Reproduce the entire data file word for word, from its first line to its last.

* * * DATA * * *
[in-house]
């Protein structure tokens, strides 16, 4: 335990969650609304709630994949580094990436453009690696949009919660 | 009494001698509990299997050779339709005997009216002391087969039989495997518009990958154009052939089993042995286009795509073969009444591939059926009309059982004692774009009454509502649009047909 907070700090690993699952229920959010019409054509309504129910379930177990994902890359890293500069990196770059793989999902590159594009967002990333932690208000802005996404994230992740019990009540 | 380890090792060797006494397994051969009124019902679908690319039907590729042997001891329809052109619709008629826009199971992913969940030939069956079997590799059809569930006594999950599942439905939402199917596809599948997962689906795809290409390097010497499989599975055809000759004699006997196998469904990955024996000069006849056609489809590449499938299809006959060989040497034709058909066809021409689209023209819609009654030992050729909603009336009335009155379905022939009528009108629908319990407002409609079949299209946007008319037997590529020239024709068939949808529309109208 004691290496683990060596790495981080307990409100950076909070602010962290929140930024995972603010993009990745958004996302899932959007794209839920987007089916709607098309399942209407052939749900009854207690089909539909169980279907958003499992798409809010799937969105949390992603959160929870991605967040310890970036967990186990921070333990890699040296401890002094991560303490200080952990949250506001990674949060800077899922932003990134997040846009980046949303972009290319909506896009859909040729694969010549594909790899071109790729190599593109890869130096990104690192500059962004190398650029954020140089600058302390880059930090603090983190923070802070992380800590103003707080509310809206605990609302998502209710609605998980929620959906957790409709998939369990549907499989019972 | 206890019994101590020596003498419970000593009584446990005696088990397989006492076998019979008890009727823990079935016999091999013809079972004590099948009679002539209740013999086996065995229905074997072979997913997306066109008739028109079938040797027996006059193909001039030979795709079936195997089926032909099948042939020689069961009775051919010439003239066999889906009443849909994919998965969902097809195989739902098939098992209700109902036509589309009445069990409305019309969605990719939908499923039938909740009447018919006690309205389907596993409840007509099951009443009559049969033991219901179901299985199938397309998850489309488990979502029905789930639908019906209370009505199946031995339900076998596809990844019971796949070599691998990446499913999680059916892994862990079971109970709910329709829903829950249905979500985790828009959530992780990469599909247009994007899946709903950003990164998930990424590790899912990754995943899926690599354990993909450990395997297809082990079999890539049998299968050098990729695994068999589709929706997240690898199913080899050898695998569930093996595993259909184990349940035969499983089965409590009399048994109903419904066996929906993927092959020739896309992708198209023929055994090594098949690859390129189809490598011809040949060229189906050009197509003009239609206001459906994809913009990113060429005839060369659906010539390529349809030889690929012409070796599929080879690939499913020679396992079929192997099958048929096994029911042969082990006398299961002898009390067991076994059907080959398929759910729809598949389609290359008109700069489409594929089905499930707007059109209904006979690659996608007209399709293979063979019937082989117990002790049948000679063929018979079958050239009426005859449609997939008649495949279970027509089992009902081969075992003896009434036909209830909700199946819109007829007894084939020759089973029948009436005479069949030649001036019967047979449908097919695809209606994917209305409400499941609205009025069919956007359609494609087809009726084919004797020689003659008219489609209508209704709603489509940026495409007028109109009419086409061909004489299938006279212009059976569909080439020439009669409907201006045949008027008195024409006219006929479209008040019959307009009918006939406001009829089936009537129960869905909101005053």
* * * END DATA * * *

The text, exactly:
[in-house]
């Protein structure tokens, strides 16, 4: 335990969650609304709630994949580094990436453009690696949009919660 | 009494001698509990299997050779339709005997009216002391087969039989495997518009990958154009052939089993042995286009795509073969009444591939059926009309059982004692774009009454509502649009047909 907070700090690993699952229920959010019409054509309504129910379930177990994902890359890293500069990196770059793989999902590159594009967002990333932690208000802005996404994230992740019990009540 | 380890090792060797006494397994051969009124019902679908690319039907590729042997001891329809052109619709008629826009199971992913969940030939069956079997590799059809569930006594999950599942439905939402199917596809599948997962689906795809290409390097010497499989599975055809000759004699006997196998469904990955024996000069006849056609489809590449499938299809006959060989040497034709058909066809021409689209023209819609009654030992050729909603009336009335009155379905022939009528009108629908319990407002409609079949299209946007008319037997590529020239024709068939949808529309109208 004691290496683990060596790495981080307990409100950076909070602010962290929140930024995972603010993009990745958004996302899932959007794209839920987007089916709607098309399942209407052939749900009854207690089909539909169980279907958003499992798409809010799937969105949390992603959160929870991605967040310890970036967990186990921070333990890699040296401890002094991560303490200080952990949250506001990674949060800077899922932003990134997040846009980046949303972009290319909506896009859909040729694969010549594909790899071109790729190599593109890869130096990104690192500059962004190398650029954020140089600058302390880059930090603090983190923070802070992380800590103003707080509310809206605990609302998502209710609605998980929620959906957790409709998939369990549907499989019972 | 206890019994101590020596003498419970000593009584446990005696088990397989006492076998019979008890009727823990079935016999091999013809079972004590099948009679002539209740013999086996065995229905074997072979997913997306066109008739028109079938040797027996006059193909001039030979795709079936195997089926032909099948042939020689069961009775051919010439003239066999889906009443849909994919998965969902097809195989739902098939098992209700109902036509589309009445069990409305019309969605990719939908499923039938909740009447018919006690309205389907596993409840007509099951009443009559049969033991219901179901299985199938397309998850489309488990979502029905789930639908019906209370009505199946031995339900076998596809990844019971796949070599691998990446499913999680059916892994862990079971109970709910329709829903829950249905979500985790828009959530992780990469599909247009994007899946709903950003990164998930990424590790899912990754995943899926690599354990993909450990395997297809082990079999890539049998299968050098990729695994068999589709929706997240690898199913080899050898695998569930093996595993259909184990349940035969499983089965409590009399048994109903419904066996929906993927092959020739896309992708198209023929055994090594098949690859390129189809490598011809040949060229189906050009197509003009239609206001459906994809913009990113060429005839060369659906010539390529349809030889690929012409070796599929080879690939499913020679396992079929192997099958048929096994029911042969082990006398299961002898009390067991076994059907080959398929759910729809598949389609290359008109700069489409594929089905499930707007059109209904006979690659996608007209399709293979063979019937082989117990002790049948000679063929018979079958050239009426005859449609997939008649495949279970027509089992009902081969075992003896009434036909209830909700199946819109007829007894084939020759089973029948009436005479069949030649001036019967047979449908097919695809209606994917209305409400499941609205009025069919956007359609494609087809009726084919004797020689003659008219489609209508209704709603489509940026495409007028109109009419086409061909004489299938006279212009059976569909080439020439009669409907201006045949008027008195024409006219006929479209008040019959307009009918006939406001009829089936009537129960869905909101005053």